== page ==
|Feb15-12, 01:38 PM||#1|
Wave function collapse with Young's double slits.
I have a question regarding Young's double slits experiment.
To my understanding, wave function of a photon somehow collapses according to the probability function (which has a interference pattern).
But at the very moment the wave hits the screen, it seems to me that there should be no interference. (just two peaks, also at the last moment)
It would take a fraction of time (that the photon travels a few wave length distance) before the interference pattern emerges.
So I wonder, the wave function might collapse even before the interference pattern shows up? at the very moment when the wave touches the screen? (oppose to collapsing only when sufficiently interfered)
I think experiments can tell the difference; the double-slit pattern would enclose a small portion of two single-slit patterns, and that portion would vary according to the distance between the slits and the screen.
My question is:
1. My understanding of wave function collapse is correct?
Does one need a new interpretation than the wave function collapse?
Or I got it all wrong?
2. How's the experimental result?
Double slits only show purely interferential pattern?
Did they look at the chance that it may contain single-slit patterns?
Could somebody help me on this topic?
|Feb15-12, 06:01 PM||#2|
Generally (at least with the Copenhagen interpretation), we have to resist the desire to describe what the wave is "doing," "on its way" to the screen. The question of whether there is a real wave function that collapses is a matter of interpretation. Followers of Bohmian mechanics will give you one answer, and many-worlds or relational people will give another.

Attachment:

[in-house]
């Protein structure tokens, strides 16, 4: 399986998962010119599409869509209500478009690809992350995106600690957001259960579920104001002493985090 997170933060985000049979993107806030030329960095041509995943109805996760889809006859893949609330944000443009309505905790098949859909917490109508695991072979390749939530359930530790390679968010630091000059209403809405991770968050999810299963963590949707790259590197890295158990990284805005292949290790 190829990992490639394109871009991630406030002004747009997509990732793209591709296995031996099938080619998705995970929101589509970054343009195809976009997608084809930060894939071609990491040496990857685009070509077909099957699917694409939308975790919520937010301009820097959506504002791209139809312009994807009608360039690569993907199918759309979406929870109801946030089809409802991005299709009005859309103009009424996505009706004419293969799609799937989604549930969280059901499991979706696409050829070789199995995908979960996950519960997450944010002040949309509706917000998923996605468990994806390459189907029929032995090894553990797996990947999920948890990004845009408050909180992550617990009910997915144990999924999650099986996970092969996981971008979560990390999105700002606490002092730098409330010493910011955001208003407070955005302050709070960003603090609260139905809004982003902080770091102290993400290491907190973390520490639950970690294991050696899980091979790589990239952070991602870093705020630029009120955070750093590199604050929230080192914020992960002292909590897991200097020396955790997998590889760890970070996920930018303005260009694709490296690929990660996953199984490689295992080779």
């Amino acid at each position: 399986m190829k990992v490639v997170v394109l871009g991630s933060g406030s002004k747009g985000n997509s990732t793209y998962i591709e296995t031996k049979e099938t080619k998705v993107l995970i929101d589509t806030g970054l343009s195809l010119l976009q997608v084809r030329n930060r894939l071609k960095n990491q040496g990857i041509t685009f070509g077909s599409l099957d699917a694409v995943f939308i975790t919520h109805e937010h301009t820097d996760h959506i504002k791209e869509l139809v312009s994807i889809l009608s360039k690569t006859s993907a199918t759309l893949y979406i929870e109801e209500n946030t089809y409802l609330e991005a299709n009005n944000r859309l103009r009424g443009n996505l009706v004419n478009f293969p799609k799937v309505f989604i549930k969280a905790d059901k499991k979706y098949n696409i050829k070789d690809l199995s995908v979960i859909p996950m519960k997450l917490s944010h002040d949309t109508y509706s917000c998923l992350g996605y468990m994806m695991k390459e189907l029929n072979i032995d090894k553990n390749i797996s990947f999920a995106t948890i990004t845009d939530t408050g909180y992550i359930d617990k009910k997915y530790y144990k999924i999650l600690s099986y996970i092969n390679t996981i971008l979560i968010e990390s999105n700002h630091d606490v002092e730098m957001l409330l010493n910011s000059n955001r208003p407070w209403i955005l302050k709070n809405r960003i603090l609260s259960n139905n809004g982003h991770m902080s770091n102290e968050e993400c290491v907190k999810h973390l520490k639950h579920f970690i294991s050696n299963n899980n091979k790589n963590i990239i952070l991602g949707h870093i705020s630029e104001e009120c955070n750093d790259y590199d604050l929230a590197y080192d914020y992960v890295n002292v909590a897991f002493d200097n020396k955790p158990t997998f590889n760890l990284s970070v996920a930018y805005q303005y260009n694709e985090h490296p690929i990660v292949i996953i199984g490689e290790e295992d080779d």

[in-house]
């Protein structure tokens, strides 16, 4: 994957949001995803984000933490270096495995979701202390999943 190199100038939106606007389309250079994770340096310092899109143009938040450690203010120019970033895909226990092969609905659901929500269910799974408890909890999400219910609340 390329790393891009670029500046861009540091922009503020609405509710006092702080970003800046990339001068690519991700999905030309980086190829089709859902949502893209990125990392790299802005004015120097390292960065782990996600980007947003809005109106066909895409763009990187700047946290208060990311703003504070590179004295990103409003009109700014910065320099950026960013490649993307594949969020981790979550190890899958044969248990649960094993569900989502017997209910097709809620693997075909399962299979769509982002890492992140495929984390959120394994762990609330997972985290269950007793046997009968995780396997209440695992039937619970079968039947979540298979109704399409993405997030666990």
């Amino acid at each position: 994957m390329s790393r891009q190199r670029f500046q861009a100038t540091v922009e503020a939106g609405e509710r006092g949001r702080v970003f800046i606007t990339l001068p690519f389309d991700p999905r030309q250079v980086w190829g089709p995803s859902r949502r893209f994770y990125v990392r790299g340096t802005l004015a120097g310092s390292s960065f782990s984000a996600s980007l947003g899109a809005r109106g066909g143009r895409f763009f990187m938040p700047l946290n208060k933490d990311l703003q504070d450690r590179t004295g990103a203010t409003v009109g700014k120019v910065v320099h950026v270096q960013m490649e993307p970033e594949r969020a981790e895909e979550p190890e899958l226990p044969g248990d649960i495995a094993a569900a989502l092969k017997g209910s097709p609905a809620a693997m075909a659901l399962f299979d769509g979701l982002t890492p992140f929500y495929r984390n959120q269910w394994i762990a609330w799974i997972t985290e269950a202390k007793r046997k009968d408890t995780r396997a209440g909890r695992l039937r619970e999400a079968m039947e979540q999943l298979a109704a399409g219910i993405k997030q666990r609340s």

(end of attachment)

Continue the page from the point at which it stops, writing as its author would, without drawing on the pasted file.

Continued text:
The best way to think of it is that the apparatus setup (distance between the slits, wavelength of light etc.) corresponds to a specific configuration of probability values at the screen, which can be predicted using a basic formula. The distribution of photons on the screen ends up "obeying" this formula. The question of why is harder to answer, but visualizing each photon as a wave that passes through both slits certainly works.
But this only goes so far. You'll invariably fail if you try to make an intuitive picture, like imagining the photon as a literal wave of water that undergoes a literal physical change at some point in space and time, a change that we could see if we just looked at it in a certain way. It just doesn't happen like that. This is part of the challenge of understanding quantum mechanics.
|Feb15-12, 06:39 PM||#3|
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According to the standard interpretation of quantum mechanics, known as Copenhagen, the collapse of the wave function occurs instantaneously throughout space, i.e. the collapse propagates faster than the speed of light. So you don't need to even consider how long it would take light to go from one point on the screen to another.
It should be noted, however, that the same theory that suggests that there might be something going on that's faster than light also tells us that this faster-than-light mechanism (if it exists as the Copenhagen interpretation states) is totally useless to us, in the sense that we cannot transmit information or travel using it.
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